• CHAPTER FOUR Sunshine and the Open Shop: Ford and Darwin in 1920s Los Angeles
      (pp. 96-122)
      Mike Davis

      At the turn of the twentieth century, Los Angeles had plenty of sunshine and oranges, but few of William Blake’s despised “Satanic mills.” All farsighted local leaders agreed that prosperity was unbalanced by the absence of significant industrial output. Thus, in his otherwise triumphal history of the Los Angeles Chamber of Commerce, Charles Dwight Willard (1899: 171–80) complained that the region, despite its explosive growth, lacked any manufactures worthy of the name. A burgeoning real estate and tourism economy rested precariously upon an attenuated industrial base (see Table 4.1) of a brewery, a few foundries, the Southern Pacific machine...

    • CHAPTER FIVE “Another World": Work, Home, and Autonomy in Blue-Collar Suburbs
      (pp. 123-142)
      Nancy Quam-Wickham

      In 1922, Mr. and Mrs. John East ventured into downtown Los Angeles to purchase some camping equipment at a large sporting goods emporium. When they arrived outside the store, John East left his wife, Lorecia, and their three small children in the car, parked at curbside, while he ran inside to make the family’s purchases. Unfortunately for the Easts, it was rush hour in downtown Los Angeles, parking was prohibited, and within moments one of Los Angeles’s finest arrived to order Mrs. East to move her vehicle. Only intending to move the car as far as the nearest legal parking...


    • CHAPTER SIX The Star of Ethiopia and the NAACP: Pageantry, Politics, and the Los Angeles African American Community
      (pp. 145-160)
      Douglas Flamming

      The Hollywood Bowl, 1925. On a beautiful June night, with stars shining faintly in Southern California’s purple-blue sky, an audience of blacks and whites watched as spotlights came up on the grandeur of ancient Africa, c. 50,000 b.c. In five acts, history in motion swept across the stage. As centuries passed, beautiful Ethiopia began a slow, painful demise, which ended with Africa’s tragic descent into the slave trade. To the accompaniment of orchestral music, all of it composed by African Americans, several hundred local black actors—volunteers all—danced, marched, and sang their way across the stage, presenting an epic...

    • CHAPTER SEVEN Making Mexico in Los Angeles
      (pp. 161-178)
      Douglas Monroy

      The centrality of the decade of the 1920s for the Mexican history of Los Angeles cannot be disputed. The First Great Migration of Mexicans to the city their forebears founded in 1781 took place in the 1920s. This gigantic movement of people derived from the disruptive consequences of the cataclysmic Mexican Revolution (1911–20) and from the striking expansion of the economy of Southern California and the Southwest, which created so many low-wage jobs in the areas of service industries, transportation, and agribusiness. Thus the story of Mexicans in Los Angeles in the 1920s has usually been told as one...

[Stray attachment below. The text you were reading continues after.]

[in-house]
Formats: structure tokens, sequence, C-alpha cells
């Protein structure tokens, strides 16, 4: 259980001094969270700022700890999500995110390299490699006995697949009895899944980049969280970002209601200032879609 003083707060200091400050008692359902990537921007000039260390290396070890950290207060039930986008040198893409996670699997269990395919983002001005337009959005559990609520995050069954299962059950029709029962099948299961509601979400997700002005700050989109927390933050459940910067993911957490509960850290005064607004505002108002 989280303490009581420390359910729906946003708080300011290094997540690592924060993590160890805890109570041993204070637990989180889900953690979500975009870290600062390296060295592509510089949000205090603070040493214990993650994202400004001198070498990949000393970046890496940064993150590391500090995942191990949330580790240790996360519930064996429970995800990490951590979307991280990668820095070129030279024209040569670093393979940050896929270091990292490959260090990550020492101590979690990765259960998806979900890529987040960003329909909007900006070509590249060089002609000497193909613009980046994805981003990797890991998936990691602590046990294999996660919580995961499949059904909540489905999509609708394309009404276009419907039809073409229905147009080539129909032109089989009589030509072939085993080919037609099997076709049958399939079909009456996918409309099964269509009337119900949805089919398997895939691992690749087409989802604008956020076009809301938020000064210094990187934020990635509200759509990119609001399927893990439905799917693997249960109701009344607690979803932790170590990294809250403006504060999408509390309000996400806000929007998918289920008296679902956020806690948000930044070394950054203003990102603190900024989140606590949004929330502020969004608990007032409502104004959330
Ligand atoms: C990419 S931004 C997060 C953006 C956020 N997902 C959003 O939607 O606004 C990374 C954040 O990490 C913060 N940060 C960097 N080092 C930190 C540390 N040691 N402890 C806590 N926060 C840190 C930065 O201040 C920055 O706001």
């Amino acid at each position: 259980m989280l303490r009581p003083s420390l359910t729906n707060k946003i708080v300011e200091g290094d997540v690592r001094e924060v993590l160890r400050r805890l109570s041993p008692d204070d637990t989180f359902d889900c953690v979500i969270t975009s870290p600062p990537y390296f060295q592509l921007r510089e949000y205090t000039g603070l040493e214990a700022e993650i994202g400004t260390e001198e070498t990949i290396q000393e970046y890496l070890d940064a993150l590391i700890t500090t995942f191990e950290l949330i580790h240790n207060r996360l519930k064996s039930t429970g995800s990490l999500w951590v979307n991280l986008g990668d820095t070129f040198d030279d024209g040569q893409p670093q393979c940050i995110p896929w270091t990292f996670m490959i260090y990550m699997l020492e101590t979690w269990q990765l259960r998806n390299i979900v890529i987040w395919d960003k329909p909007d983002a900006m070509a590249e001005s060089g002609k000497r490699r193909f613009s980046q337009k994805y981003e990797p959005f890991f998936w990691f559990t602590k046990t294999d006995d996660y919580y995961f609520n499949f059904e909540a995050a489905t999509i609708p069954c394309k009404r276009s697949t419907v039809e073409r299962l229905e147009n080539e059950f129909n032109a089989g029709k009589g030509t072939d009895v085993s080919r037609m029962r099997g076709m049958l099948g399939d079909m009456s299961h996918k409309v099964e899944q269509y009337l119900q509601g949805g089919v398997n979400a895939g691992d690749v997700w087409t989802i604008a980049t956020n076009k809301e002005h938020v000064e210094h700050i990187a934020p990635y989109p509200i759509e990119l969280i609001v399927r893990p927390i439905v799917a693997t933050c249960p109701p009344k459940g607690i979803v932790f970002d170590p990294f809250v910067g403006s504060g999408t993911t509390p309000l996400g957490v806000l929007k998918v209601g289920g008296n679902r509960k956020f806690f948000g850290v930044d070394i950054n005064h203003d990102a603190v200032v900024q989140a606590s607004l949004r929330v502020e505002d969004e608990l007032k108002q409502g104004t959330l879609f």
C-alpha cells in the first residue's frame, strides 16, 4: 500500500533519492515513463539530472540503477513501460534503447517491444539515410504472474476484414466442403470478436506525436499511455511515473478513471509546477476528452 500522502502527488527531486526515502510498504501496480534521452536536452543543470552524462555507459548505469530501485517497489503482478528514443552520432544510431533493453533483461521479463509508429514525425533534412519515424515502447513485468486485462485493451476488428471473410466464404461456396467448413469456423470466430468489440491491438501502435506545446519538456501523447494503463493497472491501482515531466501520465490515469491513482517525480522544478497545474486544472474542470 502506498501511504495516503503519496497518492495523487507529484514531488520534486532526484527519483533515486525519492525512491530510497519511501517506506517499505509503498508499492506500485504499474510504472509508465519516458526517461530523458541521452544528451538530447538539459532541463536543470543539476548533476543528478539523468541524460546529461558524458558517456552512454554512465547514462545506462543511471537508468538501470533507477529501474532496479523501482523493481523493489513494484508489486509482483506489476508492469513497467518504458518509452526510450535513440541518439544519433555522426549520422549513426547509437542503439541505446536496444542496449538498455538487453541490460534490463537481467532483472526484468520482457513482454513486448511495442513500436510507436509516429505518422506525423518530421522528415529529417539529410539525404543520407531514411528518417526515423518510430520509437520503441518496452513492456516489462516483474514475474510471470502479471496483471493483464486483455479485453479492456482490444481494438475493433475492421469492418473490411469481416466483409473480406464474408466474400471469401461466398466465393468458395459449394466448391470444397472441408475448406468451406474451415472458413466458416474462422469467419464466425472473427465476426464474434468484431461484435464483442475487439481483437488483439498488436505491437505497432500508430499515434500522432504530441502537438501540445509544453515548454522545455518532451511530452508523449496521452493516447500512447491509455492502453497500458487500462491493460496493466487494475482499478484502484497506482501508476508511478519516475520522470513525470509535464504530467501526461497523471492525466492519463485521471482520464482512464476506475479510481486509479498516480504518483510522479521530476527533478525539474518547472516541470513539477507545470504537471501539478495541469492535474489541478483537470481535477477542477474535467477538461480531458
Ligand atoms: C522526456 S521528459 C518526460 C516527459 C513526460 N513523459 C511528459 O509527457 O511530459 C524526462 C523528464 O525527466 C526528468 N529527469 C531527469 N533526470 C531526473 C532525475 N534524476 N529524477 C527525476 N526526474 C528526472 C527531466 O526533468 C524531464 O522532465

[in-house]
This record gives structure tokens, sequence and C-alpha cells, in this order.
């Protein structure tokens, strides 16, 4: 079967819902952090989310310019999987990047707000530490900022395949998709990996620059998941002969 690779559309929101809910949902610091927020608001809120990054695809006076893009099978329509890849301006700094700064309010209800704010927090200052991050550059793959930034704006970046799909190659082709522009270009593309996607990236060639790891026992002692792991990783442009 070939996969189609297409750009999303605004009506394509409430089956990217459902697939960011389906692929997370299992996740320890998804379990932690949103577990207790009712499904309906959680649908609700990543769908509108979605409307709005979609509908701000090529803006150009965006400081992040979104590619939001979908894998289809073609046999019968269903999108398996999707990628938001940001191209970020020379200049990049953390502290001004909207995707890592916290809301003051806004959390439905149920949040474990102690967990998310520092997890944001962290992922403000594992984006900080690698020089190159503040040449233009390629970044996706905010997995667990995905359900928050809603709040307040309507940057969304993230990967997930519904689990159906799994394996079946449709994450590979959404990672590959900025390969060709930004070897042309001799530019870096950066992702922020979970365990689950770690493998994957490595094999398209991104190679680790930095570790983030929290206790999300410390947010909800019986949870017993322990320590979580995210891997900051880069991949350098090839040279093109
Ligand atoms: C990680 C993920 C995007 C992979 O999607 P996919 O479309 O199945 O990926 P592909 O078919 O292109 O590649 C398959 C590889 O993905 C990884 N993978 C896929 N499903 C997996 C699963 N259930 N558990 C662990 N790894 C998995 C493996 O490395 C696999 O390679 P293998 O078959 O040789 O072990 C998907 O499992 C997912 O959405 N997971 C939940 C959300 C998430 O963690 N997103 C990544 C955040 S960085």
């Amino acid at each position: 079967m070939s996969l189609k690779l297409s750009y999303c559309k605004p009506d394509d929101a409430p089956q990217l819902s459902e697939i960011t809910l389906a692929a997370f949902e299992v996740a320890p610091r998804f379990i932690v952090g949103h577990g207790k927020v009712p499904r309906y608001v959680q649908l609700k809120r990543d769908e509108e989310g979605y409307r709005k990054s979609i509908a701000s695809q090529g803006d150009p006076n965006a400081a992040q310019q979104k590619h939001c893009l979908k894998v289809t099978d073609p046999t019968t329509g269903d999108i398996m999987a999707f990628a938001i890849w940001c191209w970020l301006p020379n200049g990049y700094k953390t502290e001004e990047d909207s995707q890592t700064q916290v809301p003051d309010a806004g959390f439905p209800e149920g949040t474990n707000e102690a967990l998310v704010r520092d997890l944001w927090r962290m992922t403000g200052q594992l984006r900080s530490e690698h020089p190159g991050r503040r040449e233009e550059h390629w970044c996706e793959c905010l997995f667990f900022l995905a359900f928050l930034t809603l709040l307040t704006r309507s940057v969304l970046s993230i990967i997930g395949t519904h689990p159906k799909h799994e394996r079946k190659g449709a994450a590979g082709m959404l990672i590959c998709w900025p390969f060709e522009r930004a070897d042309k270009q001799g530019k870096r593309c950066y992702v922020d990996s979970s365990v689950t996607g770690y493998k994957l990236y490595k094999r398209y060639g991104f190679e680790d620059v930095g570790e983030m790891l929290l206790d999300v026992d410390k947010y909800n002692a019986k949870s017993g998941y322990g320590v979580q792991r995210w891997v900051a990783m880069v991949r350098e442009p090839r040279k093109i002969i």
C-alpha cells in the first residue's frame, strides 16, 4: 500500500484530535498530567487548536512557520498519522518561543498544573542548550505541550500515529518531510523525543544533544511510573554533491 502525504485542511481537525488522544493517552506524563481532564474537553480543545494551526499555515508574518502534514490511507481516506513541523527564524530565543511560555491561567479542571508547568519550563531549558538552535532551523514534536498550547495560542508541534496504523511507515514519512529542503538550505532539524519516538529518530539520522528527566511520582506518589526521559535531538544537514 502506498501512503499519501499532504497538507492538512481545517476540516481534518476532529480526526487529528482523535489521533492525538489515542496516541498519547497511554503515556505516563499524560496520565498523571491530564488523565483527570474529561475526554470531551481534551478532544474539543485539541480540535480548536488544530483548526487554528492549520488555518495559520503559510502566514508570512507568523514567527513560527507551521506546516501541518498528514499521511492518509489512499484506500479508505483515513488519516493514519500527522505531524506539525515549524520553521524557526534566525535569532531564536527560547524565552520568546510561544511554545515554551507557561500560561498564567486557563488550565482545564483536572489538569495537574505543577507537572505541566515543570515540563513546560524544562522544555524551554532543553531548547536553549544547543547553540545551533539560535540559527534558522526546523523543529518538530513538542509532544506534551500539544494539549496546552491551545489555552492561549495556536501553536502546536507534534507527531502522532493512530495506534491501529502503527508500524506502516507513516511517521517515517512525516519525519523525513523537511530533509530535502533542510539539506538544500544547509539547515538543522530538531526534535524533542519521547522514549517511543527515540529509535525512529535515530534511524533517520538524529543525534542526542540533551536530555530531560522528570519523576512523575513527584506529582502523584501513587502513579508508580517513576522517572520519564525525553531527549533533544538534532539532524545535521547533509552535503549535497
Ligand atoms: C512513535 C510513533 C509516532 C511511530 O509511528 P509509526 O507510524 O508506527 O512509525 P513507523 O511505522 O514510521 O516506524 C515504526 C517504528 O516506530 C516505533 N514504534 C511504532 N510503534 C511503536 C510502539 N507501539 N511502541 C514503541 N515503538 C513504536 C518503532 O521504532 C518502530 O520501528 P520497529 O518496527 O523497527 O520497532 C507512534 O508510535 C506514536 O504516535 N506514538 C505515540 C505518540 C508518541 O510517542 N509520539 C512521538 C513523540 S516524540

• CHAPTER EIGHT The View from Spring Street: White-Collar Men in the City of Angels
      (pp. 179-198)
      Clark Davis

      In 1928, throngs of Americans in cities throughout the nation streamed to local movie palaces to watchThe Crowd, an MGM feature directed by King Vidor. The two-hour silent film presented a devastating vision of modern life. The story begins on July 4, 1900, with the birth of Johnny Sims in an idyllic small town. Upon seeing his new son, Johnny’s father triumphantly announces, “There’s a little man the world is going to hear from all right. . . . I’m going to give him every opportunity.” Twenty-one years later, however, Johnny Sims is working as no. 137 in a...


    • CHAPTER NINE “Practically Every Religion Being Represented”
      (pp. 201-219)
      Michael E. Engh

      “Los Angeles is the most celebrated incubator of new creeds, codes of ethics, philosophies and near philosophies and schools of thought, occult, new and old,” wrote journalist-turned-historian John Steven McGroarty in 1921, describing the city in which he lived. McGroarty observed that a multiplicity of religions thrived in Los Angeles during the prosperous years after World War I. He worried, however, that the city was acquiring a reputation as a “rendezvous of freak religions” which lured “people pale of thought.” Like later civic boosters, McGroarty hastened to reassure readers that “sane religion” had a safe haven in the City of...

    • CHAPTER TEN Fighting Like the Devil in the City of Angels: The Rise of Fundamentalist Charles E. Fuller
      (pp. 220-252)
      Philip Goff